The World of Espionage: Traitor or Hero?
by Dalya Alberge | The Guardian | September 21, 2019
His award-winning performances have included the hit espionage drama series Homeland and he is among actors tipped to take over from Daniel Craig as James Bond. Now Damian Lewis has taken on his first role in a television docudrama about spies, whom he describes as “often quite grubby and banal”, a world away from the glamour of 007.
The Hollywood star presents and produces the eight-part show about some of the most significant espionage operations of the last 40 years. The series features undercover agents – some still identified only by their code names – who were persuaded to tell their stories for the first time.
“I find the different reasons for turning traitor or being a hero, depending on your view, are often quite grubby and banal. I’m interested [in] the motives of these spies. That’s the series we’ve tried to make,” Lewis said.
He observed that Ian Fleming’s creation has romanticised espionage: “The great thing about Bond is how bad a spy he is, and how brilliant he is in recovering his position. Bond makes endless mistakes. That’s what’s fun about him, and then [he] has to do something extraordinary to recover himself.”
The new series, entitled Damian Lewis: Spy Wars, features reconstructions exploring the cold war, the “war on terror” and recent espionage activities. Experts and former spies on all sides – the Mossad, CIA, KGB and MI6 – give insights into operations that shaped today’s world.
Lewis has co-produced the series with his brother, Gareth Lewis, an award-winning writer and director, and Alaska TV, a British production company. The first episode airs on History on 7 October.
Spies include Oleg Gordievsky, the former KGB man who became one of the west’s most valuable cold war agents, risking everything to pull the world back from the brink of nuclear annihilation, the documentary shows.
Discussing the spies’ motives, Damian Lewis said: “There’s an acronym – MICE… money, ideology, coercion, ego. Those tend to be the four ways in which you can subvert an agent and run him or her. Within our spy series, only Gordievsky really acts out of a purer ideology.”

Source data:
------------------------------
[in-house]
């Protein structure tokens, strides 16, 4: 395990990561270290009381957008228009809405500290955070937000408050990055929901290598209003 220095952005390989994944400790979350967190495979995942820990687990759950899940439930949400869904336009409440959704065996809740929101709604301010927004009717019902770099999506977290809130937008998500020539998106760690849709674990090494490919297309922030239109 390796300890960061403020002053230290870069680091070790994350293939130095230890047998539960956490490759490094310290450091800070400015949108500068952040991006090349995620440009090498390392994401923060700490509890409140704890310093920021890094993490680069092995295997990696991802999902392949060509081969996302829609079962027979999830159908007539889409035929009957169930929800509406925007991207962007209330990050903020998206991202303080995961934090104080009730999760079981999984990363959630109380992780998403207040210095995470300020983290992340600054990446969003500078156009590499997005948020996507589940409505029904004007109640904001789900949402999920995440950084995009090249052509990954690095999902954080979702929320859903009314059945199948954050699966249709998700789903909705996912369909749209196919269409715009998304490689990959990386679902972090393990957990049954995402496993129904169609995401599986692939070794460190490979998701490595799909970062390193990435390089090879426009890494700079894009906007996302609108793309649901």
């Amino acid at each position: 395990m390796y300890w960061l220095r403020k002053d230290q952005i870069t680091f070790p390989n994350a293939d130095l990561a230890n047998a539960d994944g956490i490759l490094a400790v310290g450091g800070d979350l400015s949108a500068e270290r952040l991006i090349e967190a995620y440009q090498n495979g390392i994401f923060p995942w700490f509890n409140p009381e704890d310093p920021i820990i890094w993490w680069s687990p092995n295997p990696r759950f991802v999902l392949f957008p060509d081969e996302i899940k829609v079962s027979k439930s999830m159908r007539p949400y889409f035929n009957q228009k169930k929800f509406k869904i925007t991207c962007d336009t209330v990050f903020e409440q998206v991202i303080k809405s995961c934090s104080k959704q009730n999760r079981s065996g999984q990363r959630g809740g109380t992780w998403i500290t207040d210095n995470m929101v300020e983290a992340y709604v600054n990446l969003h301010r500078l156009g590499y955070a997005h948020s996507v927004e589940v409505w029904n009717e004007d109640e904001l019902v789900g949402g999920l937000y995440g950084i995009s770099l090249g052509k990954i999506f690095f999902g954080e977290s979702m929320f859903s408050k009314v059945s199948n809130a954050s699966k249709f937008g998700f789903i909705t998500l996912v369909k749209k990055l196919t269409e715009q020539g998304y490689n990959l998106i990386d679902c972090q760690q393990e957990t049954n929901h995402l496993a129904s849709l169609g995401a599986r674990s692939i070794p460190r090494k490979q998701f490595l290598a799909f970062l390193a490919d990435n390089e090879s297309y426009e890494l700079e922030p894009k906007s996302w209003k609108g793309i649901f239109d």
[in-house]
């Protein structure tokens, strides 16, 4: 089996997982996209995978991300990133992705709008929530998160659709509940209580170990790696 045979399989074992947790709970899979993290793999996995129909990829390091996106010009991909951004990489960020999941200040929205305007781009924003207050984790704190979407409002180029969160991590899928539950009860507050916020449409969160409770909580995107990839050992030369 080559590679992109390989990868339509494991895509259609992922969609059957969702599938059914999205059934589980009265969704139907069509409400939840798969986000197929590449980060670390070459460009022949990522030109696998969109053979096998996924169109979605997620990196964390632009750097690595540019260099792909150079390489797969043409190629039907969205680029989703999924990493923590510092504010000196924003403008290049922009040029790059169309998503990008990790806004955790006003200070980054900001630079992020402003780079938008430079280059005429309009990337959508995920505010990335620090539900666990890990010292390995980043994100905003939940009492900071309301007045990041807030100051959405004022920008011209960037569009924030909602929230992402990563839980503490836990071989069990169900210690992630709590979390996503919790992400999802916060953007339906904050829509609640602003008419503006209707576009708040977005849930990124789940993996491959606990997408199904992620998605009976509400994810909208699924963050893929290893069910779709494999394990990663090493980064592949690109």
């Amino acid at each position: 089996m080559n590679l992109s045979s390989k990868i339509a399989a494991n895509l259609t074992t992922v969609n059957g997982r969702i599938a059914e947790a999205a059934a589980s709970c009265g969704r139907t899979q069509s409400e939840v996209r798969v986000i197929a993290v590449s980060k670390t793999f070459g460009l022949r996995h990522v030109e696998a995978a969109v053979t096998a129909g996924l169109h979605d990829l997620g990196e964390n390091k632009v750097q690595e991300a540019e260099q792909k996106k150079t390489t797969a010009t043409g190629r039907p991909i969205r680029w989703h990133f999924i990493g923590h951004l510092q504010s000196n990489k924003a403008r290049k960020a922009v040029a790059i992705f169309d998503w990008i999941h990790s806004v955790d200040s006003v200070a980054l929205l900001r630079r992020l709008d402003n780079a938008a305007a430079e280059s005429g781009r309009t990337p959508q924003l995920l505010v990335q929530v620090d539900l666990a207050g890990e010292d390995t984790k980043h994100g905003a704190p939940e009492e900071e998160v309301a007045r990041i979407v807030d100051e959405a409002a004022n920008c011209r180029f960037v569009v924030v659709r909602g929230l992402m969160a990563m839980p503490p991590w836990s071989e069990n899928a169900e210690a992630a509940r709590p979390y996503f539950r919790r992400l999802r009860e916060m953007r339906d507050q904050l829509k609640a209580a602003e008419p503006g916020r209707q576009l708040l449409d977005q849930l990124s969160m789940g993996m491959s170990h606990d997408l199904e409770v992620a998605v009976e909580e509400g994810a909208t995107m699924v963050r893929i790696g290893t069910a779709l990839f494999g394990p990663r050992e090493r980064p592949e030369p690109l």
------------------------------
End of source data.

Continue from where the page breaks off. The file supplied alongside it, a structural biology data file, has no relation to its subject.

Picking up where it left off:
Lewis is particularly excited to have firsthand testimonies from key players who have never spoken publicly before. They include the handler of Vladimir Vetrov, one of the most important spies of the cold war, a high-ranking KGB officer and secret operative for the French intelligence service. Codenamed ‘Paul’, Vetrov’s handler could not appear on camera, but recorded his testimony.
Paul recalls the first encounter with Vetrov in a Moscow market, describing how he arranged for his own wife to be out shopping and for Vetrov to “put the microfilm package from behind, without talking to her, without anything, in her basket”.
Paul continues: “[Vetrov] thought that dead drops were bad because they actually attracted too much attention. So he preferred to have all the contacts in the car. He was giving me, in general, a big binder with a lot of papers. I was coming back and I was photocopying. And I had to have a new rendezvous one or two days later, to return the documents.” The documentary notes that Vetrov passed thousands of classified documents to Paul, “the largest cache of stolen information ever to emerge from the Soviet Union”.
In his narrative, Lewis describes Vetrov’s story as a tale of “bravery and betrayal”.
Read the rest of the original article at The Guardian